patent war going on. Day by day we're seeing new black and white sketches on our social media timelines revealing inventions for our future world. The general response is often wildly enhusiastic. In the imagination people have the inventions in the hands already, even though the announced products are far from being a consumer product yet and some never make it to being released at all. Companies argue that the mechanism is a requirement to do bussiness, either selling the product or selling the patent. Companies labeled "patent trolls" focus on dealing fictional patents only, never with the intention to release an actual product.
It's a playing field of big bussinesses and it seems to be relevant for those working in the hi-tech world only, but the current stream of patents is different. They apply to us, humans, in a radical new way. Many of the recent patent filing deal with augmented reality and are meant for a future in which we're wearing augmented reality headsets, not viewing AR through a smartphone screen. AR might move on from being "the gimmick" it has been called for a decade, but it is going to impact the way we see the world and interact with objects and other people. Devices like the abandoned Google Glass, the Microsoft Hololens and the upcoming Apple AR product all connect to the cloud to show us annotations on what we're see and instructions on what to do.
But are these devices also going to tell us what -not- to do? Because the cloud we're connected to doesn't own the right patents or is not willing to pay for them? Human behaviour cannot, but robot behaviour can be patented. What about the semi-digital beings we're slowly becoming with the increasing amount of technical devices we're keeping close to our body? Our smartphones, wearables and smartwatches alerting us when there's an occasion to put on our AR or VR headsets. We are the robot of the future. But what about patents applicable to our semi-digital behaviour, steered by instructions appearing in augmented reality? Perhaps our behaviour will not be blocked, but certain features or instructions could be missing from the interface. I once looked up the reason why I cannot search for an app on the homescreen of my Samsung:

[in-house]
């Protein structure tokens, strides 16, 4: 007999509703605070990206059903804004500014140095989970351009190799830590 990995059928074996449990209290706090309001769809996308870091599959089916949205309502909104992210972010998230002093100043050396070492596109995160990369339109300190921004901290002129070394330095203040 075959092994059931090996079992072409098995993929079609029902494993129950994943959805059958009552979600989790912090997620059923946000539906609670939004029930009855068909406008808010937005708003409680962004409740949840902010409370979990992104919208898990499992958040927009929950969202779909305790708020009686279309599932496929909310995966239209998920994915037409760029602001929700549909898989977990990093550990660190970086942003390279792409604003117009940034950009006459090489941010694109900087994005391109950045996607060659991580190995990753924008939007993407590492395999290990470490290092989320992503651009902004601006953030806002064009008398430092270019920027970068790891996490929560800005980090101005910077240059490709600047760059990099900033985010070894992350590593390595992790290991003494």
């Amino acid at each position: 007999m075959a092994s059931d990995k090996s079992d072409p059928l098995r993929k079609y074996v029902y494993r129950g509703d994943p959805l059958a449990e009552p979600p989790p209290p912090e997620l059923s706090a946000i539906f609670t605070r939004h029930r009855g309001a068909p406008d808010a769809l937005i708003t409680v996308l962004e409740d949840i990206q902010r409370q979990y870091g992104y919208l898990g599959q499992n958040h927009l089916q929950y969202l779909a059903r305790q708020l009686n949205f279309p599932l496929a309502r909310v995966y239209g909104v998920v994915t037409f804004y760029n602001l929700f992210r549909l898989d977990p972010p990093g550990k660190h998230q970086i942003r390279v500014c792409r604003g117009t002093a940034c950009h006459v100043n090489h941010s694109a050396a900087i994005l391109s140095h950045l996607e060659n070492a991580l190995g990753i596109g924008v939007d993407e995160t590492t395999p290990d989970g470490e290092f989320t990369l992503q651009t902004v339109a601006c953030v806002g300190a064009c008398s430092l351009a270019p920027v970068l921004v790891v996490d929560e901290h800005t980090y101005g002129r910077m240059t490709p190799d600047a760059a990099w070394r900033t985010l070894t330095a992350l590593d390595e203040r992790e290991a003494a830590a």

a patent by Apple. Losing some features is not what the big companies will worry about, and it's only slightly annoying for us as consumers. But the current series of patents in augmented reality will define the limitations we'll experience during our interactions in the real world.
To make this discussion more tangible and visible, I've created a HoloLens app that uses a cloud-based Computer Vision library to analyse what's in the surrounding of the user. Using the found object tags a patent database is queries and the resulting patents are displayed in augmented reality, with an audible warning and explanation of what's not allowed because it is covered by a patent that's not owned by the supplier of the AR device the user is wearing. A few screenrecordings of the app in action are below.
Method and wearable device for providing a virtual input interface
Method for representing a virtual object in a real environment
US20150016777A1 (Magic Leap)
Planar Waveguide Apparatus with diffraction element(s) and system employing same
Brief technical overview of the functionality of the app: